Hollywood is making a trade-off here: believing that 3D and digital are the new technologies that will get people back into theaters BUT believing that anything not locked down will be copied and redistributed without payment, the studios et al have opted to secure the projectors. Understandable. But in doing so, they've made it difficult for the people running the projectors to do their jobs properly. So they don't, and the long-term consequence will be the alienation of customers and loss of revenues. I'm sure there were better solutions to how to design projectors securely, but, as so often, when the designers developed the projector's security, they failed to consider who would be using it, their level of technical capabilities, and their own internal risk model ("If I do this complicated and difficult thing and make a mistake the projector will lock up and the screening will have to be canceled and I'll probably get fired.") The upshot is poor design that defeats the purpose. We see this all the time in security systems, where by imposing security requirements that make it harder for people to do their jobs they come up with workarounds. Normally the consequence is poorer security - the guy who props the access-coded door open because otherwise he has to keep getting up to open it, or the post-it notes with passwords written on them pasted to doors and computer screens. In this case, the consequence is unhappy customers and, likely, eventually, loss of business. (For which they will blame file-sharing.)

So in this case, Hollywood's threat model of losing revenues through unauthorized copying and redistribution overpowered its *other* threat model of losing business to home entertainment systems and Blu-Ray. At the projector level, I'd have thought the latter was the worse threat.

I found this Guardian piece on David Cope's efforts to use a computer to compose classical music rather fascinating. So much more effective than...I think her name was Rosemary Brown, who claimed to channel dead composers and create new works.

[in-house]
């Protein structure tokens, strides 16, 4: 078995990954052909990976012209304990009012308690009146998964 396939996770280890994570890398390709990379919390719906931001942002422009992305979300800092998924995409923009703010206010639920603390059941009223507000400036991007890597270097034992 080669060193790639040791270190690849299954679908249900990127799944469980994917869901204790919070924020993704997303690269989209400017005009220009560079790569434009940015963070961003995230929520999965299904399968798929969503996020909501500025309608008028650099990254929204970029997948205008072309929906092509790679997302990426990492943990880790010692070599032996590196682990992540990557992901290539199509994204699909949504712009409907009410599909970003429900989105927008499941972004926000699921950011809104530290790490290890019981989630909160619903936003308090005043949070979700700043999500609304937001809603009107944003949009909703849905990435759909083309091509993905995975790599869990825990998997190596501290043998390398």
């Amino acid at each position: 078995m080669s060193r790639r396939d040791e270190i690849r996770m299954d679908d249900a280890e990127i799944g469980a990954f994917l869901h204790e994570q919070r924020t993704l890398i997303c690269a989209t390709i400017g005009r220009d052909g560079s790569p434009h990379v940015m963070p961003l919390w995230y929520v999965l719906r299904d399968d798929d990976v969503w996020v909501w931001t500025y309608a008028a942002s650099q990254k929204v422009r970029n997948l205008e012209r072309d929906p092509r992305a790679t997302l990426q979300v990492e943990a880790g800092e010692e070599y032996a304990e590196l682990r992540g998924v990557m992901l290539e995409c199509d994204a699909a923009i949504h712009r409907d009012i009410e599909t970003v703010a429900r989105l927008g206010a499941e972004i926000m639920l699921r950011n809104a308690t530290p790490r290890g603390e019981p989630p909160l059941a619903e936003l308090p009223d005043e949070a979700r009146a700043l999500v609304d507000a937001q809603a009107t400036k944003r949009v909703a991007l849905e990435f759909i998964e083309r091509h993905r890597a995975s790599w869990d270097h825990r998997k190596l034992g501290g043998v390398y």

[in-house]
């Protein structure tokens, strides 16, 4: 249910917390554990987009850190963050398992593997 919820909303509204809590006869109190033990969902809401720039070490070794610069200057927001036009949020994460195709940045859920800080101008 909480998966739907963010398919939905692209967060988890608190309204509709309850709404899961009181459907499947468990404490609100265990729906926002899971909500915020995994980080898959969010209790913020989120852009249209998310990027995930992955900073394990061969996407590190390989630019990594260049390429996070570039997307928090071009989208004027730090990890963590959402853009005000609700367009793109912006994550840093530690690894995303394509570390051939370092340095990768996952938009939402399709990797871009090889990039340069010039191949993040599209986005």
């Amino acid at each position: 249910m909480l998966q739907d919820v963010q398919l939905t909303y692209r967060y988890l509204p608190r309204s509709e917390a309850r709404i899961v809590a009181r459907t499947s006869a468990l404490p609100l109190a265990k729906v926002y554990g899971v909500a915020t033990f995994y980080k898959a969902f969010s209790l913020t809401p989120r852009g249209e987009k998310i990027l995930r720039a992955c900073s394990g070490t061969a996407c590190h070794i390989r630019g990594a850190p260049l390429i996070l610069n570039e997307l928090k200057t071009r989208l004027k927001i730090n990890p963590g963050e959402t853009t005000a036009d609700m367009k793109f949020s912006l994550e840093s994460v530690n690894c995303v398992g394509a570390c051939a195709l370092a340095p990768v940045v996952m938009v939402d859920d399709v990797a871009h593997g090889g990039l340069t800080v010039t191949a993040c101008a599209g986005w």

But I am baffled why no one mentions or even, apparently, talked to performers, who are best placed to judge whether a particular piece of music has - or can have - "soul" or "heart" - that is, whether it can be used to communicate emotion. Asking a music critic seems to me only half the game, since the critic is judging the performance as well as the music.


I have been visiting Ithaca - or, as I like to say it, Ithacating - over the last few days (and apologies to everyone I *didn't* call and *didn't* see - and perhaps to those I did), and today paid a visit to the Cornell Campus Store. Where I noted the following large subsections of goods: Cornell-branded merchandise; Gifts; Technology and stationery supplies; Central cafe; General books.

Do you notice what's missing? TEXTBOOKS.

When I was a student here in the 1970s, there were two large textbook stores: Triangle Bookshop in Collegetown, and the Campus Store. Most of the clued-up went to Triangle first, because it tended to have a better supply of cheaper used books. Triangle died about 10-20 years ago when it made the mistake of moving (after decades in its old location, which was stuffed to the rafters) to newer, larger, more expensive premises and found it hard to cope as various other social and technological changes took hold. (My version of the story is garbled because I wasn't here then; my chief memory of Triangle was a lovely woman named, I think, Mary, who sent me stuff overseas and was extraordinarily helpful.) Last time I was here, about two years ago, the Campus Store still had textbooks and, more important, was much more full of merchandise. The fact that it has *room* for a cafe is in itself astonishing.

What happened? Do students now only buy their textbooks online? Do professors just issue course packs? My friend here doesn't know; he does point out that it's mid-semester, so most textbooks should have been sold, and maybe the space is taken up with something else. I don't know, but there always used to be an entire floor of books no matter what the time of year, and now there's just 1/3 of a floor and it's all stuff like general fiction. In my memory, the Campus Store had a huge array of stacks, all labeled by department and course number. Most people I knew went out and bought the full list for each course at the beginning of the year, but those who couldn't afford it would buy the first few and add to them later, or take some out of the library. It might mean scrambling to find your copy, of course.

No matter how you slice it, the change is striking.